Risky Behavior of Those With and Without Teen Bipolar Disorder

Mohannad Halaweh, age 19, is currently being held on $1 million bail. His pattern of risky behavior including stealing, partying, and credit card fraud finally resulted in legal consequences. One comment made on the online news report pointed to the psychological differences between teens and adults:


“Teenagers aren’t as smart as they think… Psychologists will say that their capacity for thought and analysis isn’t fully mature.”


And he’s right. Teens tend to engage in risky and impulsive behavior for a reason. Their brain is still developing, particularly the part of the brain that has to do with logical reasoning. For instance, the grey matter of the brain, which contains most of the brain’s neurons and is known as the thinking part of the brain, is still growing in teens. However, for adults, the brain’s grey matter development is complete. Alongside this is the still developing frontal cortex, which completes its growth during ages 23-26. The frontal cortex performs reasoning, planning, judgment, and impulse control, necessities for being an adult. This might explain a teen’s tendency to make poor decisions and an inability to discern whether a situation is safe. Teens tend to experiment with risky behavior and don’t fully recognize the consequences of their choices.


They are impulsive. An impulse is an urge to act. In the mental health field, it is the tendency to respond quickly, without any sort of thinking about the future or consequences. Some individuals have learned to control their impulses, to feel them, but not give into them.


And this is true for most teens simply because of the growing nature of their brain. However, add to this psychological disorder, such as depression, anxiety, conduct disorder, attention-deficit hyperactivity disorder (ADHD), and Teen Bipolar Disorder.


Teen Bipolar Disorder, specifically, is a mood disorder, a mental illness experienced by teens, adults, and even children. It’s considered to be a mood disorder because someone with this diagnosis experiences disturbances in mood, ranging from the highest of highs (mania) to the lowest of lows (depression). This disorder is also sometimes referred to as “manic depressive”, which is an older term for the same diagnosis.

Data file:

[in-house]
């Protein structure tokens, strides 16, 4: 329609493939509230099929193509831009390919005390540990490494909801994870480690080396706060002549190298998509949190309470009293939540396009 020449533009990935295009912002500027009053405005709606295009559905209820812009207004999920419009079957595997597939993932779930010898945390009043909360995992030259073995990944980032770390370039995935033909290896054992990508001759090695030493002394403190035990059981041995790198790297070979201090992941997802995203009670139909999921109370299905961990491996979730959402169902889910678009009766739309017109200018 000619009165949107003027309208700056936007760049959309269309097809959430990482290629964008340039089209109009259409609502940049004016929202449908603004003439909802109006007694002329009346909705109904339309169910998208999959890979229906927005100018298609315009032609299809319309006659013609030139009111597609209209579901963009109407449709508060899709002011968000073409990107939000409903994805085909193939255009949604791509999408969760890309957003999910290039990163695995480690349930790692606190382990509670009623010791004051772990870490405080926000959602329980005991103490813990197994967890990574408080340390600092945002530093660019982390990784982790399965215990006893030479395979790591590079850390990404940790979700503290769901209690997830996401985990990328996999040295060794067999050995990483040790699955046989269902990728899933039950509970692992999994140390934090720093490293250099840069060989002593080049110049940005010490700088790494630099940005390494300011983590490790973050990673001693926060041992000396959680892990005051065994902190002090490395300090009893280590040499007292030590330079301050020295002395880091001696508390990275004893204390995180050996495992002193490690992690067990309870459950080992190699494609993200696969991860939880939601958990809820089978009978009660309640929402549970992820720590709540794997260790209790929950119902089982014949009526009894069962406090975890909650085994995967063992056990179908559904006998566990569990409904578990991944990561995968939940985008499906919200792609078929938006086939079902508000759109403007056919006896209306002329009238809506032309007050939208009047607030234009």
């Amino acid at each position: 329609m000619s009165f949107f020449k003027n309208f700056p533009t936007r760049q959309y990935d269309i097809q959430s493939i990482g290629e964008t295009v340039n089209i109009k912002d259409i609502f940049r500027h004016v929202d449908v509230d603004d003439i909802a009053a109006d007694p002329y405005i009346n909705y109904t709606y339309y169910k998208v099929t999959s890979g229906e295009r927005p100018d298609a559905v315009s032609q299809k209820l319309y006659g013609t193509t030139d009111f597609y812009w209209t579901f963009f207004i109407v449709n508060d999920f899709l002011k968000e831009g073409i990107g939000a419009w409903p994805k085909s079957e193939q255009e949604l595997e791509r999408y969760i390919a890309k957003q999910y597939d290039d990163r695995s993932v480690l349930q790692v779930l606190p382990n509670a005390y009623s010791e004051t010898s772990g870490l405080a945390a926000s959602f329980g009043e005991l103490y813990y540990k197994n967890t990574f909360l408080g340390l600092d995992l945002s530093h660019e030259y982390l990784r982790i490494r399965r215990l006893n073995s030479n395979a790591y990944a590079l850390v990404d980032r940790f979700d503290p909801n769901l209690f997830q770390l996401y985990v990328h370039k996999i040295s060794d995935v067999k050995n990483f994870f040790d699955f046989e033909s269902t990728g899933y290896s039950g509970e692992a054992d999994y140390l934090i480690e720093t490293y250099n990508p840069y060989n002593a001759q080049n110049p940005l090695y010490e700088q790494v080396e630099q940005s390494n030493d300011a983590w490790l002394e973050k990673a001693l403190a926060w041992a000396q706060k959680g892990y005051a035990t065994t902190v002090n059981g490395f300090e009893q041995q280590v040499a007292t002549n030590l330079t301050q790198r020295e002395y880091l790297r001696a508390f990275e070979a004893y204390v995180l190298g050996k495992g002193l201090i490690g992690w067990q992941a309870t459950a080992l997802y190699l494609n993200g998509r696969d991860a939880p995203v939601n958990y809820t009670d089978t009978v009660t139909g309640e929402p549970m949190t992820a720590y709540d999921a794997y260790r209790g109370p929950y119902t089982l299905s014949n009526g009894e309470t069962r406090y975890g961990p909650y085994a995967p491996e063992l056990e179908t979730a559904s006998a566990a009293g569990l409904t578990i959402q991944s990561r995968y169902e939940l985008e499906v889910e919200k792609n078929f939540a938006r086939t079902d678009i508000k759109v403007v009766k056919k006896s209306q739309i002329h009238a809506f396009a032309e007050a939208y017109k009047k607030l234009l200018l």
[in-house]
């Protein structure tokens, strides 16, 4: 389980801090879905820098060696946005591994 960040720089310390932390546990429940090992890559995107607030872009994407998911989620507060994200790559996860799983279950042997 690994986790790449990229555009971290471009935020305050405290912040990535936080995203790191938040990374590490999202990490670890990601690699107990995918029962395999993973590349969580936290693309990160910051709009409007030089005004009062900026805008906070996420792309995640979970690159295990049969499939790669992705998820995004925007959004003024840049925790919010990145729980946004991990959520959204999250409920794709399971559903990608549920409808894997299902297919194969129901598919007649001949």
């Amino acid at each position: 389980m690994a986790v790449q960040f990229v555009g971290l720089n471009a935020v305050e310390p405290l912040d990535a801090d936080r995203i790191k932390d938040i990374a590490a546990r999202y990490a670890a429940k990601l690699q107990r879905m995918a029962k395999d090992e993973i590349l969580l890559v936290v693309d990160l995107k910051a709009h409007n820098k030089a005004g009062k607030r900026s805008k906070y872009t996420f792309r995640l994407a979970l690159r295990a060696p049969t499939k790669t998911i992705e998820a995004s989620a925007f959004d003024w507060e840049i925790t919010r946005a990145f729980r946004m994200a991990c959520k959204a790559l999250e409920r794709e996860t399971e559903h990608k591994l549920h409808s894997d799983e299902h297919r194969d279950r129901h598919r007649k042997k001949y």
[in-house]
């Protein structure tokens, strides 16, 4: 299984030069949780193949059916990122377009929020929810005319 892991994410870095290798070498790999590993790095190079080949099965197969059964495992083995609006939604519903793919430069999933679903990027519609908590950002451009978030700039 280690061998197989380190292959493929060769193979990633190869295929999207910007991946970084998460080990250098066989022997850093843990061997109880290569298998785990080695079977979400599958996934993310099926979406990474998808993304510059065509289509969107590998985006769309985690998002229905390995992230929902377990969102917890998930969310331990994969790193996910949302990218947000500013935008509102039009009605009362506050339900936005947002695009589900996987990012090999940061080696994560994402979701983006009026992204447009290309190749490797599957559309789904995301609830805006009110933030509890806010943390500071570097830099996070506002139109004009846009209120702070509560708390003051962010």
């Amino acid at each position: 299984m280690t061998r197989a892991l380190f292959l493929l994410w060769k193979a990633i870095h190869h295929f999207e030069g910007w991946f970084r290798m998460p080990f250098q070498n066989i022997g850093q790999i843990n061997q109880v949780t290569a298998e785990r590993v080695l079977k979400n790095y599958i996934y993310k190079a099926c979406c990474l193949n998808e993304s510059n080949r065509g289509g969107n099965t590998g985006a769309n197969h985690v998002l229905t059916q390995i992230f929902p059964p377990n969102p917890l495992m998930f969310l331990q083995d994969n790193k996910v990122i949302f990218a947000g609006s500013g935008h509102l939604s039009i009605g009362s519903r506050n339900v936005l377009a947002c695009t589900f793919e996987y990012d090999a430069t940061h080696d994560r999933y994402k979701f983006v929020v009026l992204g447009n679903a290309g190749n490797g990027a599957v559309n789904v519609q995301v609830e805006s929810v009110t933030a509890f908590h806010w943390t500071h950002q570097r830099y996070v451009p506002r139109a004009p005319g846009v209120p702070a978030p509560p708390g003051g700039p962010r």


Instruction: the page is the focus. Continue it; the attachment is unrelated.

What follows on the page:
Those with Teen Bipolar Disorder may experience impulsivity, especially during their manic episodes. Manic behavior might include increased risky behavior such as sexual activity, grandiose thinking, over spending, high levels of energy, and reduced amounts of sleep.


Teens are in fact more impulsive than children; however, because they typically have more independence, they can make poor decisions and be a danger to themselves or others. They are often at high risk for getting into car accidents, gunshot injuries, sexually transmitted diseases, unplanned pregnancy, and unintentional doses, and suicide.


It’s true that teens can be more impulsive because of their developing brains. However, the excessive and prolonged presence of impulsivity might indicate a possible mental illness.


News articles haven’t released whether Mohannad Halaweh has a mental illness. However, his impulsivity and lack of logical reasoning is clear, and that might have something to do with his age and his developing brain.


Whether teens are struggling with a mental illness or not, their risky behavior can still land them into deep trouble.




Hicks, J.W. (2005). 50 signs of mental illness: A user-friendly guide to psychiatric symptoms and what you should know about them. New Haven, CT: Yale University Press